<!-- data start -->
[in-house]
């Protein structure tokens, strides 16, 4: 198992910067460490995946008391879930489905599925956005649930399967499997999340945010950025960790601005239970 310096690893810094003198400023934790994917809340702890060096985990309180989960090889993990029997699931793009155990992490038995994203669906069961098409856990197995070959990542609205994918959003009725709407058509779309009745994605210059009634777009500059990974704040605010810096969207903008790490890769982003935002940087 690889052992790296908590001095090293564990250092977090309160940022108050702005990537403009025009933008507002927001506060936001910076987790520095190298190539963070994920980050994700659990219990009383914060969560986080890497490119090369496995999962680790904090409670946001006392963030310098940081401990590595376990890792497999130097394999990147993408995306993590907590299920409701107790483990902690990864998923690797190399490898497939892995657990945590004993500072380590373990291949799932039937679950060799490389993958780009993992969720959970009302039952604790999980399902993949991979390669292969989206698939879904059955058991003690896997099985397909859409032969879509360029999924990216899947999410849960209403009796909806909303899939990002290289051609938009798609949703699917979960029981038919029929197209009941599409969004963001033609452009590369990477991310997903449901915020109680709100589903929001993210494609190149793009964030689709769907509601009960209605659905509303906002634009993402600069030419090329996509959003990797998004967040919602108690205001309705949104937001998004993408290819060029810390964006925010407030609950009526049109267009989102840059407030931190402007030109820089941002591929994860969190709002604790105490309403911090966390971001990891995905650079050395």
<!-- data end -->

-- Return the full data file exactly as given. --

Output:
[in-house]
């Protein structure tokens, strides 16, 4: 198992910067460490995946008391879930489905599925956005649930399967499997999340945010950025960790601005239970 310096690893810094003198400023934790994917809340702890060096985990309180989960090889993990029997699931793009155990992490038995994203669906069961098409856990197995070959990542609205994918959003009725709407058509779309009745994605210059009634777009500059990974704040605010810096969207903008790490890769982003935002940087 690889052992790296908590001095090293564990250092977090309160940022108050702005990537403009025009933008507002927001506060936001910076987790520095190298190539963070994920980050994700659990219990009383914060969560986080890497490119090369496995999962680790904090409670946001006392963030310098940081401990590595376990890792497999130097394999990147993408995306993590907590299920409701107790483990902690990864998923690797190399490898497939892995657990945590004993500072380590373990291949799932039937679950060799490389993958780009993992969720959970009302039952604790999980399902993949991979390669292969989206698939879904059955058991003690896997099985397909859409032969879509360029999924990216899947999410849960209403009796909806909303899939990002290289051609938009798609949703699917979960029981038919029929197209009941599409969004963001033609452009590369990477991310997903449901915020109680709100589903929001993210494609190149793009964030689709769907509601009960209605659905509303906002634009993402600069030419090329996509959003990797998004967040919602108690205001309705949104937001998004993408290819060029810390964006925010407030609950009526049109267009989102840059407030931190402007030109820089941002591929994860969190709002604790105490309403911090966390971001990891995905650079050395």